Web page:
You can also check the logs-
tail -n 6 -f /var/log/gns3-hostname-grabber/gns3-hostname-grabber.log

You should see something like the following-
2017-08-13 01:40:05 grabber-test-1 GNS3-Hostname-Grabber: [INFO] GNS3-Hostname-Grabber is running
2017-08-13 01:40:05 grabber-test-1 GNS3-Hostname-Grabber: [INFO] GNS3 API reports hostname as grabber-test-1
2017-08-13 01:40:05 grabber-test-1 GNS3-Hostname-Grabber: [INFO] Host reports hostname as grabber-test-1
2017-08-13 01:40:05 grabber-test-1 GNS3-Hostname-Grabber: [INFO] No change to hosts file, nothing to do.
2017-08-13 01:40:05 grabber-test-1 GNS3-Hostname-Grabber: [INFO] No change to hostname, nothing to do.
2017-08-13 01:40:05 grabber-test-1 GNS3-Hostname-Grabber: [INFO] GNS3-Hostname-Grabber has stopped

Copying the image to a 'template'

To avoid doing the above for every new host, it's a good idea to make a copy the running VMs image, so it can be used as a template for future nodes. This process will very depending on how you're running GNS3, and unfortunately GNS3 doesn't make it very user friendly. 

The instructions below assume you're using QEMU or KVM.

Access the GNS3 API with a web browser using the URL below. Insert your own IP-
http://[IP of GNS3 Server]:3080/v2/projects

You should see a list of projects in JSON format. You need to search the list for your project name. In my case it's Mikortik.gns3. Make a note of the project_id

Again in the web browser, access the URL below. Insert your own IP and the project ID from the step above-
http://[IP of GNS3 Server]:3080/v2/projects/[Project ID]/nodes
Search through the list of nodes for the node you just created and configured-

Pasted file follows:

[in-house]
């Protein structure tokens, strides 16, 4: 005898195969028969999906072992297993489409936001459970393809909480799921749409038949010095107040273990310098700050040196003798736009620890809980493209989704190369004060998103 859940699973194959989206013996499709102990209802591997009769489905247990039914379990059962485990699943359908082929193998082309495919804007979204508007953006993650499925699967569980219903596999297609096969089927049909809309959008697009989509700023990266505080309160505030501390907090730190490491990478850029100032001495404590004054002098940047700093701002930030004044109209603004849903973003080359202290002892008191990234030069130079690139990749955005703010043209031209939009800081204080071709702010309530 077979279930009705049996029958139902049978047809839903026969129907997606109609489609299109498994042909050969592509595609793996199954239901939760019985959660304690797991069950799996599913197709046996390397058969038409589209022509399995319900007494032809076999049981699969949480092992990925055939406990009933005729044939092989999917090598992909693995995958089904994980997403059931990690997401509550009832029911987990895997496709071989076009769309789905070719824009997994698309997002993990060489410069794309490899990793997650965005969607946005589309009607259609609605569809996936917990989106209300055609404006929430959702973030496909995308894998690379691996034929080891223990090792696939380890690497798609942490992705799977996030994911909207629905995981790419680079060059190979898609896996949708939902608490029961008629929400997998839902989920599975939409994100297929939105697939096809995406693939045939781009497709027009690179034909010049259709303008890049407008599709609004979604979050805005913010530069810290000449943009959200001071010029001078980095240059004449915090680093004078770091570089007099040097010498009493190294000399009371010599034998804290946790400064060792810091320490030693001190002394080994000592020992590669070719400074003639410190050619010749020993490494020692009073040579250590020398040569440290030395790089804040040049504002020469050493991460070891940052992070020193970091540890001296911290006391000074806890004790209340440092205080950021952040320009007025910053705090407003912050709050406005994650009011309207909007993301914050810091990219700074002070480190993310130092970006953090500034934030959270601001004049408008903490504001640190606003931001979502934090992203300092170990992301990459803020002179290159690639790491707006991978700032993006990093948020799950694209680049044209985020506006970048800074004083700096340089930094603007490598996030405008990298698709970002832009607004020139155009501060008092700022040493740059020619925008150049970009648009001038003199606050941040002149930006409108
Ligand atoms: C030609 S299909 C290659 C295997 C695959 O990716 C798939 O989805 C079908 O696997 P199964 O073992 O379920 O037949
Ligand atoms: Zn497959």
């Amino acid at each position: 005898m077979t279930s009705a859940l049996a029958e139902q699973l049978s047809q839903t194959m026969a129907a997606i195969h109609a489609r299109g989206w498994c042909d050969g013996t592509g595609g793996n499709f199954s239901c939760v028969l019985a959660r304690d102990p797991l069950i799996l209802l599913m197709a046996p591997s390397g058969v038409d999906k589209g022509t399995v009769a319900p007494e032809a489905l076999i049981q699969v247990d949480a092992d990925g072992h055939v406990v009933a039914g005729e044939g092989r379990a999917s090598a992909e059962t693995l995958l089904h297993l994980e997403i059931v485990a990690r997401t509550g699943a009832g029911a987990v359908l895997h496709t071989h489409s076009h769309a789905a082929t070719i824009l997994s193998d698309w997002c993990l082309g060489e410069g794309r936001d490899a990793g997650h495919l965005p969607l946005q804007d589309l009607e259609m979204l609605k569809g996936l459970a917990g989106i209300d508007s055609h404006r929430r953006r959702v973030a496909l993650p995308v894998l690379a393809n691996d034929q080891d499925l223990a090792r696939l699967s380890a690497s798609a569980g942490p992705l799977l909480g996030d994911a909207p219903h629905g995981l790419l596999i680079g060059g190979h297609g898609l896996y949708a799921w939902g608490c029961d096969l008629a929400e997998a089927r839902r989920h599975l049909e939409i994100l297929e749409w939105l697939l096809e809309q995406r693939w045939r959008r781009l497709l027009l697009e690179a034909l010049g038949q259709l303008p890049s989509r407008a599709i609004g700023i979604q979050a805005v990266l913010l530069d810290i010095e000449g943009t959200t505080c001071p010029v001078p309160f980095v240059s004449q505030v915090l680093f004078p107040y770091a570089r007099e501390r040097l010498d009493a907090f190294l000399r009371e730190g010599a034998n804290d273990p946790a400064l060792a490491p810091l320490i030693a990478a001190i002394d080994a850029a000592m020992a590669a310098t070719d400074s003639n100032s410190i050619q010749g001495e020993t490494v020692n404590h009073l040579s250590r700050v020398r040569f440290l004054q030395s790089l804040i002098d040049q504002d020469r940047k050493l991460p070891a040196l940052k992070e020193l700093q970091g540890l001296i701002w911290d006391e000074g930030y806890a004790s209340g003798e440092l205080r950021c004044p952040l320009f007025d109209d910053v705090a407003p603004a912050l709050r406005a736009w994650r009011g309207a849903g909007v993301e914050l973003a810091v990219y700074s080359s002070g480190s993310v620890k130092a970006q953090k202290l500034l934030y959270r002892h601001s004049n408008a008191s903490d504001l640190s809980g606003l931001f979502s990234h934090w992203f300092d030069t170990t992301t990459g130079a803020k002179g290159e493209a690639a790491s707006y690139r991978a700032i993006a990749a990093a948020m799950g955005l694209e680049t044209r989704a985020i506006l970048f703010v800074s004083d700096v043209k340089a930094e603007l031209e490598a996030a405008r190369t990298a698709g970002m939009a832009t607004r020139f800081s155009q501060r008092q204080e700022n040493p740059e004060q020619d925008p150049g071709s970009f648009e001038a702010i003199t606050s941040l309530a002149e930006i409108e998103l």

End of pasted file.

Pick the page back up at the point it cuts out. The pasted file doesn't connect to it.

Hit Ctrl + F to open the find box-
"name": "[Your nodes gns3 hostname]"

Once you've located the node, you will need to find the "command_line" options for that particular node. This was above the name field for me. Within the command line options, you should see the disk location. Mine looks like this monster-

file=/root/GNS3/projects/de6fe128-2daf-49e7-8953-d634e16d7c97/project-files/qemu/8835dd9a-aac8-48bf-bb7d-6901eb1e9e50/hda_disk.qcow2

Now you know where time image lives, you can copy it to a template image. The location may very depending on your installation. The following is the dd command for my particular setup. You should edit it accordingly-

dd bs=1m if=/root/GNS3/projects/de6fe128-2daf-49e7-8953-d634e16d7c97/project-files/qemu/8835dd9a-aac8-48bf-bb7d-6901eb1e9e50/hda_disk.qcow2 of=/root/GNS3/images/DebianTemplate.qcow2

Once DD has finished, create a new appliance template within GNS3. Follow the on screen instructions and when it comes to the page that asks you to select a disk image, click existing and select the image you just created. In my case it's 'DebianTemplate.qcow2'-


Once you've finished the template, create a new node with the template and hook it up to your network. Boot it up and connect to the VM. All being well within a couple of minutes it should have pulled its GNS3 hostname from the API.

If the new node is preconfigured with the gns3-hostname-grabber script and its successfully updated it's hostname, you can now go ahead and use the new template for all your new VMs. They will all pull and update their hostname from the API automatically. Once you've confirmed it's working, you can delete the node you originally used to create the image.